“The basketball part, I’ve always said, is probably the easiest part of coaching. Dealing with young men, helping them get through the struggles that they get through and being there for the success is important to me”
Becoming the head coach of the Rams was something DeAveiro had considered before, but the timing wasn’t right. This time, the stars aligned.
“I felt that Ryerson was a great team, [the position] was something I was interested in a long time ago,” said DeAveiro. “I saw what [former Rams head coach Roy Rana] had built, what Ryerson is and that intrigued me.”
In addition to being one of the most successful active coaches in the country, he’s also one of the most respected. His 20 years of coaching experience includes stints with Canadian national programs at the junior and senior men’s level, along with the cadet team.
“Dave is such a humble human being,” said Yannopoulos. “I think he’s somebody that not only I would want to play for, I would want to coach with and if my son had an opportunity to play for him, I would really vouch for him to play for coach DeAveiro.
The opportunity to come home to Toronto and play in a conference with more depth has rejuvenated DeAveiro’s competitive side.
“I’m a competitor, I like to coach and I like to compete against the best and from track record, the best is in this conference,” said DeAveiro.
Ryerson’s basketball pedigree over the years with six national championship tournament appearances in nine years is not just a selling point for him, but for future recruits.
“There’s always kids who want to play at Ryerson because of its reputation of [being] a great program,” said DeAveiro. “It’s one of the things that attracted me to Ryerson, was the different kinds of [players] that maybe we weren’t able to recruit at McGill.”
In the coming years he hopes to continue the vision of Ryeron’s former athletic director Ivan Joseph, who joined Ryerson in 2008 and left in 2018, while putting his own spin on things.
DeAveiro said he thinks it was part of Joseph’s dream to make Ryerson a pillar of basketball in Toronto
“That’s [also] what I think Ryerson can be, it can be a pillar of basketball in the city of Toronto,” he added.
“One of the things we’re pushing is that Ryerson can be the second best basketball ticket in the city next to the Raptors, so come be a part of it.”
What makes him the complete package and one of the most respected coaches in the country isn’t just his distinguished resume, but also his work off the hardwood.
DeAveiro stressed part of his mission as the new head coach of the Rams is making sure his players are ready for life after basketball.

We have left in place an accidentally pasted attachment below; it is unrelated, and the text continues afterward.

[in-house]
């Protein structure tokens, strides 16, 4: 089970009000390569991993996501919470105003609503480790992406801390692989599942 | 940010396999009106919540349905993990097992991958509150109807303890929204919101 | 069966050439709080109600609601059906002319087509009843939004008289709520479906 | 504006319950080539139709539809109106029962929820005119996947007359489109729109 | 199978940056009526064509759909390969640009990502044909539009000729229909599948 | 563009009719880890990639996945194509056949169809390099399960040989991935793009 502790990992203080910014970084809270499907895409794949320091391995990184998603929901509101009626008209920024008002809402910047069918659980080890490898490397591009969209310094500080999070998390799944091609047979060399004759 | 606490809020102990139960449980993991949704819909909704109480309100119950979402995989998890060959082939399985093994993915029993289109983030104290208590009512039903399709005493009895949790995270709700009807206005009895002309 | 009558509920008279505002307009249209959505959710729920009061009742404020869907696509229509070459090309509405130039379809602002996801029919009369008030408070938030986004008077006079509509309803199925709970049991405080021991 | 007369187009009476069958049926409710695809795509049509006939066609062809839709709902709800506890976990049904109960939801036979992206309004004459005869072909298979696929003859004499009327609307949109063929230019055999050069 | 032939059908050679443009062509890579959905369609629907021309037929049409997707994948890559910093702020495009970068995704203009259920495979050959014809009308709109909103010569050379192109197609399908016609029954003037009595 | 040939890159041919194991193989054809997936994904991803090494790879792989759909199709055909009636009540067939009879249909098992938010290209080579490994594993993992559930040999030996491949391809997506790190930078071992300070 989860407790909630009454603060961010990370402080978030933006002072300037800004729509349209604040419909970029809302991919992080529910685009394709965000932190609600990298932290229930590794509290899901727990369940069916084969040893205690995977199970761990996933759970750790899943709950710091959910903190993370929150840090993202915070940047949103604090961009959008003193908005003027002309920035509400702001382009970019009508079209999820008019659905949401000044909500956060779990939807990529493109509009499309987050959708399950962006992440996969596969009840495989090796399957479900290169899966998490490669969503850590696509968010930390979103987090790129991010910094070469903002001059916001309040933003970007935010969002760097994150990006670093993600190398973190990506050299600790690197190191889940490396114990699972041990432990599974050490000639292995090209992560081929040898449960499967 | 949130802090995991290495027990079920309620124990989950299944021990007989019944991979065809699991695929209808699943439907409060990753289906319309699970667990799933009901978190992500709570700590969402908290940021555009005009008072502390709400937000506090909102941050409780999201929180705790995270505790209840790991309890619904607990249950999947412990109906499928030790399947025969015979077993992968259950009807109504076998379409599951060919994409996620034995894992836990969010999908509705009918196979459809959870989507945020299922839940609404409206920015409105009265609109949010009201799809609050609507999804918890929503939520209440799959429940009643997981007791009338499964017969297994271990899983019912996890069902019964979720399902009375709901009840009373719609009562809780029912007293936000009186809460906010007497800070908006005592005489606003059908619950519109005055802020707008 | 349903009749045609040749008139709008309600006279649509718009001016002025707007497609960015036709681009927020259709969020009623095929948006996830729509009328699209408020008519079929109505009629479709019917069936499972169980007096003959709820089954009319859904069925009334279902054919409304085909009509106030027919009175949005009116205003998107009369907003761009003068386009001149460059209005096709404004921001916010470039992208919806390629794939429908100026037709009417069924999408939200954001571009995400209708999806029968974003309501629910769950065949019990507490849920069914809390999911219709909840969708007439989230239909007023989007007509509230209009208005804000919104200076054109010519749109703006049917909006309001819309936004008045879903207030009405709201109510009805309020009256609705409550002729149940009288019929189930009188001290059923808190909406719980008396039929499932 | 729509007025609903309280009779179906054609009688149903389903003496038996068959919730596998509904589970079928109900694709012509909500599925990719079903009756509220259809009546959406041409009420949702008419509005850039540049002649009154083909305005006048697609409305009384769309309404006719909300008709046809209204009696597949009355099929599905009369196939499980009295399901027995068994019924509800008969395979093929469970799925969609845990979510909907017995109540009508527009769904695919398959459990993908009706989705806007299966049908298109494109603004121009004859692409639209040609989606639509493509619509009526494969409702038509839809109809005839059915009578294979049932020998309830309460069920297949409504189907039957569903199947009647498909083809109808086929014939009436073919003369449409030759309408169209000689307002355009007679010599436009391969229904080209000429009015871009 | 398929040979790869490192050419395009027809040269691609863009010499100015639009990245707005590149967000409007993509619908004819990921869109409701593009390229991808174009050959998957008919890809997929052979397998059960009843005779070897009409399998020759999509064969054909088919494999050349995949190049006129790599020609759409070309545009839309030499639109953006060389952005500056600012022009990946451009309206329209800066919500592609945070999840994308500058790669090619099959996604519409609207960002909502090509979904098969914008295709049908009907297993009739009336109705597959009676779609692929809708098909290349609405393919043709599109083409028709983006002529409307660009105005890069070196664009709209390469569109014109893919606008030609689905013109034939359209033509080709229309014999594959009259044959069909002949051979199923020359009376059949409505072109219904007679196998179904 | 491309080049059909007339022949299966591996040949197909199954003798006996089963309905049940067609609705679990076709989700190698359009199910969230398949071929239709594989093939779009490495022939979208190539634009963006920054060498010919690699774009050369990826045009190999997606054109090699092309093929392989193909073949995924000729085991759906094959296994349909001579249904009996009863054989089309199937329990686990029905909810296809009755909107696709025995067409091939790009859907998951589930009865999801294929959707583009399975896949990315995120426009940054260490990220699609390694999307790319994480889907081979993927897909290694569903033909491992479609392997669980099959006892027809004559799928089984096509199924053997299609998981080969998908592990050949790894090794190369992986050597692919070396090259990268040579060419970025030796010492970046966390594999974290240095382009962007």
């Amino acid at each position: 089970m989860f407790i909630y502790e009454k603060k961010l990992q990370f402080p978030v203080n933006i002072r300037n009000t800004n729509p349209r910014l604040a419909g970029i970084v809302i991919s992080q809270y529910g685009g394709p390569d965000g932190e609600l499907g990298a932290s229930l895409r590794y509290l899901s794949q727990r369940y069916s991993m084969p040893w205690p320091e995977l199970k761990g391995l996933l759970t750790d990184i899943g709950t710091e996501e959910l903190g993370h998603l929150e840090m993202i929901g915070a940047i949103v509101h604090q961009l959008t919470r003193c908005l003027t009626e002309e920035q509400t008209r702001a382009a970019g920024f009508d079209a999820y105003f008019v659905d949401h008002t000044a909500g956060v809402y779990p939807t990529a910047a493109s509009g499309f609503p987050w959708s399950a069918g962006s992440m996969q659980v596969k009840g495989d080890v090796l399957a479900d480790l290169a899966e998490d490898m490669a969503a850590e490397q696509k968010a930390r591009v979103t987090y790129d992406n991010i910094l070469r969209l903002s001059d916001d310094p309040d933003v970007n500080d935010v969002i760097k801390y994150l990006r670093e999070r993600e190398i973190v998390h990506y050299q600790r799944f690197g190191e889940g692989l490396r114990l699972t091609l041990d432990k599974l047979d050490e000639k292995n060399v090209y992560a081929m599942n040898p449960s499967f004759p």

“Ryerson can be the second best basketball ticket in the city next to the Raptors, so come be a part of it”
“With our players, it’s just getting them ready for real life, whatever they want to do,” said DeAveiro. “Making sure that I’m preparing them for that and just talking with them, supporting them and guiding them so that when they graduate they’re ready for the real world.”
This is something Rams point guard and U Sports second-team All-Canadian Tevaun Kokko sees as a crucial conversation.
“It’s something we don’t talk about as athletes in Canada, but we’re not the NBA funnel unfortunately, the odds of us getting to the real world and [having] to maintain real world responsibilities and jobs, it’s quite realistic,” said Kokko, adding that being prepared in that aspect is necessary.
DeAveiro is also hoping to make a mark in the community at Ryerson in similar fashion to his time at McGill.
“[Being] a coach who has given back to the community and has done things in the community, that’s something I want to do a lot of,” said DeAveiro. “I just think that if you work hard and you’re good to people, [good] things will happen to you, that’s what I’m gonna do.”
“The basketball part, I’ve always said, is probably the easiest part of coaching. Dealing with young men, helping them get through the struggles that they get through and being there for the success is important to me.”
DeAveiro has coached in U Sports for two decades and has the basketball part down to a science. But much like his stops at uOttawa and McGill, building a strong culture off the court will be as important as putting a winning team on the court.
All that’s left for him to do is work his magic and push Ryerson over the hump to lead them to their first-ever national championship.